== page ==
Ogilvy, J. Creating Better Futures

Creating Better Futures. Scenario Planning as a Tool for a Better Tomorrow, James A. Ogilvy, Oxford University Press, 2002, 238pp + xvi

I should begin this review with a couple of admissions. First, I met Jay Ogilvy several years ago on a GBN sponsored trip to Australia and found him charming and accessible. Second, I reprinted a 1992 paper of his that I still consider to be among the best ever written about some of the underpinnings of intelligent futures work. 1 I therefore came to this book with keen anticipation expecting to find a mature and sophisticated expression of futures work from a leading practitioner. Unfortunately, however, the book does not live up to these hopes and I will attempt to explain why.

The aim at the outset is clear: ‘this book is about what it takes to build better futures’ (p. 1). Or again ‘this book can change your life because its subject is the tools we have at hand for changing the systems that affect our lives’ (p. 3). It also aims to stimulate ‘fresh thinking … (based on) … new assumptions’ (p. 5). These aims are genuine. They are supported by an impressive grasp of many sophisticated subjects including: philosophy, social theory, post-modernism and hermeneutics. Ogilvy’s comments about the nature of language, the semiotics of culture and even the difficulties Americans have with ‘ways of knowing’ are exemplary. Let’s be clear about this: Ogilvy is nothing if not well grounded in areas that are still dismissed as esoteric by some futures practitioners. So there is much interesting and relevant comment about the nature of language, paradigms, values, the social construction of reality and so on. These are, in fact, the core strengths of the book. Yet as I deepened my engagement with the work I became increasingly concerned.

To begin with Ogilvy makes fair use of two of Habermas’‘fundamental social interests’, ie, those dubbed ‘technical’ and ‘practical’. He even suggests that ‘Habermas and his forefathers are the closest thing we have to an honourable ancestry for scenario planning’ (p. 97). Why, then, does he omit the third – and certainly the most significant – knowledge interest, the ‘emancipatory interest’? The latter concerns the process of human self-constitution, and the need (as Habermas very clearly sees it) for emancipation from oppression. For some reason this key human interest appears to be in conflict with the writer’s purpose – so it is simply dropped. This is a serious mistake because the clarification and defence of the emancipatory interest is perennial. It is central to Habermas’ account and I cannot see how it can be other than a sine qua non of any liveable future.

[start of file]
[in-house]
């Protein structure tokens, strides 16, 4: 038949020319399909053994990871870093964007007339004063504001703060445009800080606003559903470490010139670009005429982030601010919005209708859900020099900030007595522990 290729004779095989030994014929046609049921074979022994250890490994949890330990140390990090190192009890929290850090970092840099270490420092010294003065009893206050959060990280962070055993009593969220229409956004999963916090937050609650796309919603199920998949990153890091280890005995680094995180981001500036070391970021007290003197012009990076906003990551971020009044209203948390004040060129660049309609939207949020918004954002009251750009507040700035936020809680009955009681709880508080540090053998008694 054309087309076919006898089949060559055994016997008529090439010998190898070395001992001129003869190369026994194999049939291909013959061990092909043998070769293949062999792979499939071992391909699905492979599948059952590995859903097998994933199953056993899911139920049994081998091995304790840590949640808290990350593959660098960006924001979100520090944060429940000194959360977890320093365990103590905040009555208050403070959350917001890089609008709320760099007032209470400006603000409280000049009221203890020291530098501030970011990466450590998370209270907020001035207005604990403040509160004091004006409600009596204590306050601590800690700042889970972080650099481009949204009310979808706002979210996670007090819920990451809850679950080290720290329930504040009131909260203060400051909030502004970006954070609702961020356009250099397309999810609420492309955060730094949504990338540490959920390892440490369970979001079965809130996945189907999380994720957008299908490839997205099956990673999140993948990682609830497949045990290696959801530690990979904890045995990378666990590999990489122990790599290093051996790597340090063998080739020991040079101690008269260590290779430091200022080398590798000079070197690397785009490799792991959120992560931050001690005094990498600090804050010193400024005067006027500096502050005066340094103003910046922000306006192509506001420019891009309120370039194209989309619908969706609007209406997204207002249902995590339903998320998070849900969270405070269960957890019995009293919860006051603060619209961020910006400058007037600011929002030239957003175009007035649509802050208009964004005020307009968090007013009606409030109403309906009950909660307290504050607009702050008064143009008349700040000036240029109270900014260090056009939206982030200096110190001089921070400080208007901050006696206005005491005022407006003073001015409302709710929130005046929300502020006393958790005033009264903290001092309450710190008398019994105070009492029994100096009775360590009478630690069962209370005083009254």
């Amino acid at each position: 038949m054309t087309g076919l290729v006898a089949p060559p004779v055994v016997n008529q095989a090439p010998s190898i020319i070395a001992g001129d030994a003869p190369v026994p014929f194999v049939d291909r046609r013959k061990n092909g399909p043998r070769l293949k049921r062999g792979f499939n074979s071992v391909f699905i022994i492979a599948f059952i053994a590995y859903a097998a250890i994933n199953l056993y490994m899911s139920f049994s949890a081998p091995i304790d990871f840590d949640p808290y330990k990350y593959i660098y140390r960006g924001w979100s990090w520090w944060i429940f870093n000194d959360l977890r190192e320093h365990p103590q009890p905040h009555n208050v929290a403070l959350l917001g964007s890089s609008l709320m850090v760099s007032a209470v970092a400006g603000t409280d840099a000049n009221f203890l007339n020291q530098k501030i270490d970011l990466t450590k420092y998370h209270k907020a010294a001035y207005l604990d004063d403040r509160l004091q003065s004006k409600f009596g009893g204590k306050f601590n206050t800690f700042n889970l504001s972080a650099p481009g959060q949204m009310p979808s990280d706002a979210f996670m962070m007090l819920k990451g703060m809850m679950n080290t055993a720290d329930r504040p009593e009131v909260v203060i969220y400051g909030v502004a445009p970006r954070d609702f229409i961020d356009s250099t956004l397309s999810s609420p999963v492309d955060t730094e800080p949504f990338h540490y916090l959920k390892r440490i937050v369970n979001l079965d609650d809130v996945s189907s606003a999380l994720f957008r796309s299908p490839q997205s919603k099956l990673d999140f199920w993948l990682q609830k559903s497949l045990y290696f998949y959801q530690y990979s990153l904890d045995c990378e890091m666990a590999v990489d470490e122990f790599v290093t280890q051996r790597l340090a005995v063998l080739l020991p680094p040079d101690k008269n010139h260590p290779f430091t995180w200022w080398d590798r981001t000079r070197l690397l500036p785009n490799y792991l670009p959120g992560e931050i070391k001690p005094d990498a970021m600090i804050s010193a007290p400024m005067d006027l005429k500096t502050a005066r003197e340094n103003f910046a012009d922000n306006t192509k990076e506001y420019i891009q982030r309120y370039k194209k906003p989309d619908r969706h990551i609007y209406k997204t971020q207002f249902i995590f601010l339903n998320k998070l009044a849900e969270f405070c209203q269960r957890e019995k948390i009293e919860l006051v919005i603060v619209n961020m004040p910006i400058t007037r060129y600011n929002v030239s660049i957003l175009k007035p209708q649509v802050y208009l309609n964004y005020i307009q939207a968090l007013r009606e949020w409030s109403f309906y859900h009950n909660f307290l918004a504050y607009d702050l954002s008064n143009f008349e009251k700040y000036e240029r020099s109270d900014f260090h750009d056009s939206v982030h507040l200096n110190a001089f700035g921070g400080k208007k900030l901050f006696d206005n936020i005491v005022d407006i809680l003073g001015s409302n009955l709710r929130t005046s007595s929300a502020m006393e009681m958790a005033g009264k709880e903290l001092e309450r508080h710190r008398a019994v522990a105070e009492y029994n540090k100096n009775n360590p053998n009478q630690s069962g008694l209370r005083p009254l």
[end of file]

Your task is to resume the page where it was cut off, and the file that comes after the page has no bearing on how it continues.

A second concern (and one that Ogilvy was certainly warned about) is that the book’s central focus is limited to what he calls ‘scenario planning’. The view put forward here is that such planning is the one best route toward ‘better futures’. This singular focus suggests very clearly that no other futures methods are relevant. In other words, the author overlooks methodological developments that have occurred in the field over more than a decade. 2 It is an outrageous claim. Hence, while at first sight the book appears intellectually broad, so far as Futures Studies are concerned it is culturally and methodologically insular. I will return to this point below.